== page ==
The Gull-billed Tern is a stocky bird with wide wings, a short, notched tail, and a stout black bill, different from the slender bills of other terns such as Least Tern. Kristen Vale, Coastal Program Coordinator for ABC's Gulf Coast Birds Program in Texas, calls this species “the most un-tern-like tern along the coast.”
The Gull-billed Tern has a worldwide range, occurring on every continent except Antarctica. In North America, the species breeds along the Atlantic Coast of the United States south of New York; along the Gulf Coast; and in southern California.
Populations breeding in the Gulf are non-migratory, sharing habitat with species like Piping Plover in winter. Those that use the Atlantic and Pacific coasts for breeding tend to winter in Florida, on the Gulf Coast, or in the tropics as far south as Argentina.
Unlike other terns, which plunge-dive into the water in pursuit of fish, the Gull-billed Tern is rarely spotted hunting over open water. It prefers insects and crabs, which it captures while foraging over marshland, pastures, and other open country close to the coast. The birds will also snatch up frogs; small fish, reptiles, and birds; as well as nestlings and eggs.
The Gull-billed Tern's habit of hawking insects in flight resembles the feeding style of the Olive-sided Flycatcher and other tyrant flycatchers. This behavior makes the Gull-billed Tern easy to identify.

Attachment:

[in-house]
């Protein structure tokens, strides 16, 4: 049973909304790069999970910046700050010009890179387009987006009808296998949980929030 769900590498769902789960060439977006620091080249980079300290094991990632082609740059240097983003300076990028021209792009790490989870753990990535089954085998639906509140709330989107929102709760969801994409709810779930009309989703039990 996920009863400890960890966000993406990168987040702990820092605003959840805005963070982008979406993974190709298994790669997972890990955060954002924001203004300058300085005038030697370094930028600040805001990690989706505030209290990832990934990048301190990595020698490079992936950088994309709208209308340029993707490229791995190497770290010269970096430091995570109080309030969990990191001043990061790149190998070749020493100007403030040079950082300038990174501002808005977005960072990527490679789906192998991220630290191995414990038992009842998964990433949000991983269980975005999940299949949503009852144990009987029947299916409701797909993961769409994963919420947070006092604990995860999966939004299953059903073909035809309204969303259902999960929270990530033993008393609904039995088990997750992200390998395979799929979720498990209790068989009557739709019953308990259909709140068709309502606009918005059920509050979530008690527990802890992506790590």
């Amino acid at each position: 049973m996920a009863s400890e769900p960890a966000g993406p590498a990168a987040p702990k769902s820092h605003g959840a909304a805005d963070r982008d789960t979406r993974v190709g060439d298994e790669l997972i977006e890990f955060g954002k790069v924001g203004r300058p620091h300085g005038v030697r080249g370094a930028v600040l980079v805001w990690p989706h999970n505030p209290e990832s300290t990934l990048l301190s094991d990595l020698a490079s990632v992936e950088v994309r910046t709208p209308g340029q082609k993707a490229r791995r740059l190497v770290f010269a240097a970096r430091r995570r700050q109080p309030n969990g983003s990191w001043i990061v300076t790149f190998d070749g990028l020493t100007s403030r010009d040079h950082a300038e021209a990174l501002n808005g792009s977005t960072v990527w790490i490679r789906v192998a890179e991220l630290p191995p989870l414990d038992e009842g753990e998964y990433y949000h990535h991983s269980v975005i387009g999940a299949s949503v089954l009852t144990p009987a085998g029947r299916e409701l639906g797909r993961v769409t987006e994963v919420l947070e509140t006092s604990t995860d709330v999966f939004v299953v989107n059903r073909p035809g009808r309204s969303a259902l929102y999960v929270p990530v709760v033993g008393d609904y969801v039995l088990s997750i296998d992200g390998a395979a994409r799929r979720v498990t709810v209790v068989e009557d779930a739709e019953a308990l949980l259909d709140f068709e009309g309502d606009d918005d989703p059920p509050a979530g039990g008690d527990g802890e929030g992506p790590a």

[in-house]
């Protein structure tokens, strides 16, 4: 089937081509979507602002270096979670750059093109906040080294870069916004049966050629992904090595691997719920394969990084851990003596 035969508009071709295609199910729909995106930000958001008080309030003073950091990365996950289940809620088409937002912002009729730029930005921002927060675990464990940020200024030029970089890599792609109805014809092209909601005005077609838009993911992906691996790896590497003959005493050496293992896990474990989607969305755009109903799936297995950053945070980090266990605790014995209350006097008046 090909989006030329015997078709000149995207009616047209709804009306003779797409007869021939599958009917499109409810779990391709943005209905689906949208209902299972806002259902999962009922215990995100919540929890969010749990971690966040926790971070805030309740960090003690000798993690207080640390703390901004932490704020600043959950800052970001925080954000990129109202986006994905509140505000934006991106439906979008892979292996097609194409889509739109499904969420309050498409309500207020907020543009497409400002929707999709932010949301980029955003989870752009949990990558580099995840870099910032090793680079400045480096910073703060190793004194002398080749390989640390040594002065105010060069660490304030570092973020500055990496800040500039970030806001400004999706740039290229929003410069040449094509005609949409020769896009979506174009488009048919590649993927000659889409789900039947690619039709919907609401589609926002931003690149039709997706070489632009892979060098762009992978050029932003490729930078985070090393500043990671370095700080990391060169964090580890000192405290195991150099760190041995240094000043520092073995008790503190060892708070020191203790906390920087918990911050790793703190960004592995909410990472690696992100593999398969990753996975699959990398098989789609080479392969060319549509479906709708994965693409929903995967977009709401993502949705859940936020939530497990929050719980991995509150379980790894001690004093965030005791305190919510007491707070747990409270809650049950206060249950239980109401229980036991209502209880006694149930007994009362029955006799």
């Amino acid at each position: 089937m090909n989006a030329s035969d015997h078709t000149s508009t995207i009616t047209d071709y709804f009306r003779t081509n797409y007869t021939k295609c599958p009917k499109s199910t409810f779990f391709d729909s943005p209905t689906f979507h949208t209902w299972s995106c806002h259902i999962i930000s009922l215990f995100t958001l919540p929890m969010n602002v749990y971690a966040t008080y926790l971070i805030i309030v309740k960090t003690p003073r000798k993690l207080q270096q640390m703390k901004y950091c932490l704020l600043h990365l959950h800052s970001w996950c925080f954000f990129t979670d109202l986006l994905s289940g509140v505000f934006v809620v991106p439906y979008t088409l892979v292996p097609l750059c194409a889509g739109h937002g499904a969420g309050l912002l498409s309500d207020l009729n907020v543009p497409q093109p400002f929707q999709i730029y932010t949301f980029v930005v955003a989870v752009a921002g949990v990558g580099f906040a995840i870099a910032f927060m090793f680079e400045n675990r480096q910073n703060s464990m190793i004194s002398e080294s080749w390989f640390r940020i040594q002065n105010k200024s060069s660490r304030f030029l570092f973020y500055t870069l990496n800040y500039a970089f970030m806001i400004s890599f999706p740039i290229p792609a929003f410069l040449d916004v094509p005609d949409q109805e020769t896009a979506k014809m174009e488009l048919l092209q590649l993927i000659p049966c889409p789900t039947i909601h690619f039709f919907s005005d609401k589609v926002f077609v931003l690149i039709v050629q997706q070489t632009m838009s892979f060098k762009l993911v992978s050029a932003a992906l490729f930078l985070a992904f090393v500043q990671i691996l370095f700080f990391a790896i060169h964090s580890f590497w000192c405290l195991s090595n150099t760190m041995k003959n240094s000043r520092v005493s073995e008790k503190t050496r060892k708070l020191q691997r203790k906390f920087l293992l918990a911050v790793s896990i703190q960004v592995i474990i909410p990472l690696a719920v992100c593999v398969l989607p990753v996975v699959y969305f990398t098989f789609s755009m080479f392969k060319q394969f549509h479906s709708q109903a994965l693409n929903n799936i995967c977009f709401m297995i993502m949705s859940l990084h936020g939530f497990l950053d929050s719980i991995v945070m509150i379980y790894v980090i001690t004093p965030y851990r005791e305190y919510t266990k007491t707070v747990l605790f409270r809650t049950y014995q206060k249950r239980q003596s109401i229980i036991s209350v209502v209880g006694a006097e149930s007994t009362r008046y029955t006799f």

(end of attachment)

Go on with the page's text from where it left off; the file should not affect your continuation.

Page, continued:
When they do fish, Gull-billed Terns prefer to skim the surface or catch fish while standing in shallow water.
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Gull-billed Terns breed primarily in dunes, on barrier islands, or in coastal marshes. Much of their courtship displays take place on the ground and involve elaborate posturing and bill-pointing; the male also feeds the female. Several pairs may nest together in a loose colony along with Black Skimmers (a close relative of terns) and other tern species.
The Gull-billed Tern's nest is a simple scrape made on a beach, dry mudflat, or in sea-wrack along the tideline. Unlike the nests of other tern species, however, the scrape is usually lined with a rim of shells, plant material, or other debris, which may provide protection from drifting sands.
The downy chicks leave the nest within a few days of hatching and take cover in nearby beach vegetation, where they continue to be fed by their parents until they are fully fledged.
Help for the Gull-billed Tern
Gull-billed Terns will nest on manmade dredge spoil islands, so habitat creation efforts could help compensate for nesting areas lost to development and sea level rise. Other effective management strategies may include fencing and signs near nesting colonies, as well as predator control.
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